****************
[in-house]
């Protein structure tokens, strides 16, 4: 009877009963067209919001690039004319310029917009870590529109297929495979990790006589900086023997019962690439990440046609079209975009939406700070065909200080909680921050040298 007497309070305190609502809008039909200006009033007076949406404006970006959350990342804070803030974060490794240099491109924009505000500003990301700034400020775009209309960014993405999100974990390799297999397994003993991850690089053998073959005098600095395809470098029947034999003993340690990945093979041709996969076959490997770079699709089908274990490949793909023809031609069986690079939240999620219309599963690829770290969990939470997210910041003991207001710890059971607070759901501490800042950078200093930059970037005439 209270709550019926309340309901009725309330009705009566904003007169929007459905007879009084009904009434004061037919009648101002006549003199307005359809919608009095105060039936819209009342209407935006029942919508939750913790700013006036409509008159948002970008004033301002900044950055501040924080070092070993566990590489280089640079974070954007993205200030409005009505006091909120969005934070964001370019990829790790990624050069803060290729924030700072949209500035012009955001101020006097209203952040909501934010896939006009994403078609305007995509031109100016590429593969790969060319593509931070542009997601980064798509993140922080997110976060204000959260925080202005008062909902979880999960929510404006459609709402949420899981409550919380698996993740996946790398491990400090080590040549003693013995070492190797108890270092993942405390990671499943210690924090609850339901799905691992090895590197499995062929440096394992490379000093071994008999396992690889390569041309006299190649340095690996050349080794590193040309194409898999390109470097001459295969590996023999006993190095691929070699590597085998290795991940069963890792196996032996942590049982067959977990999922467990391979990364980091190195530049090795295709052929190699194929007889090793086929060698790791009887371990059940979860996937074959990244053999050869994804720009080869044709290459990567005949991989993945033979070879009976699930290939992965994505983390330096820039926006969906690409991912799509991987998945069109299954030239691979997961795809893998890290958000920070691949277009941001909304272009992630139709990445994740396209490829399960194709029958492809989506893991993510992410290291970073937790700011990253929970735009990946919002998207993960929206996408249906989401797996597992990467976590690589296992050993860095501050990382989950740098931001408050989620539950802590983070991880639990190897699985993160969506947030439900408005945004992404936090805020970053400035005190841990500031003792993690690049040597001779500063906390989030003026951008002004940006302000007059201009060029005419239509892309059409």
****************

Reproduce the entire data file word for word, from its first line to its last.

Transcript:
[in-house]
């Protein structure tokens, strides 16, 4: 009877009963067209919001690039004319310029917009870590529109297929495979990790006589900086023997019962690439990440046609079209975009939406700070065909200080909680921050040298 007497309070305190609502809008039909200006009033007076949406404006970006959350990342804070803030974060490794240099491109924009505000500003990301700034400020775009209309960014993405999100974990390799297999397994003993991850690089053998073959005098600095395809470098029947034999003993340690990945093979041709996969076959490997770079699709089908274990490949793909023809031609069986690079939240999620219309599963690829770290969990939470997210910041003991207001710890059971607070759901501490800042950078200093930059970037005439 209270709550019926309340309901009725309330009705009566904003007169929007459905007879009084009904009434004061037919009648101002006549003199307005359809919608009095105060039936819209009342209407935006029942919508939750913790700013006036409509008159948002970008004033301002900044950055501040924080070092070993566990590489280089640079974070954007993205200030409005009505006091909120969005934070964001370019990829790790990624050069803060290729924030700072949209500035012009955001101020006097209203952040909501934010896939006009994403078609305007995509031109100016590429593969790969060319593509931070542009997601980064798509993140922080997110976060204000959260925080202005008062909902979880999960929510404006459609709402949420899981409550919380698996993740996946790398491990400090080590040549003693013995070492190797108890270092993942405390990671499943210690924090609850339901799905691992090895590197499995062929440096394992490379000093071994008999396992690889390569041309006299190649340095690996050349080794590193040309194409898999390109470097001459295969590996023999006993190095691929070699590597085998290795991940069963890792196996032996942590049982067959977990999922467990391979990364980091190195530049090795295709052929190699194929007889090793086929060698790791009887371990059940979860996937074959990244053999050869994804720009080869044709290459990567005949991989993945033979070879009976699930290939992965994505983390330096820039926006969906690409991912799509991987998945069109299954030239691979997961795809893998890290958000920070691949277009941001909304272009992630139709990445994740396209490829399960194709029958492809989506893991993510992410290291970073937790700011990253929970735009990946919002998207993960929206996408249906989401797996597992990467976590690589296992050993860095501050990382989950740098931001408050989620539950802590983070991880639990190897699985993160969506947030439900408005945004992404936090805020970053400035005190841990500031003792993690690049040597001779500063906390989030003026951008002004940006302000007059201009060029005419239509892309059409």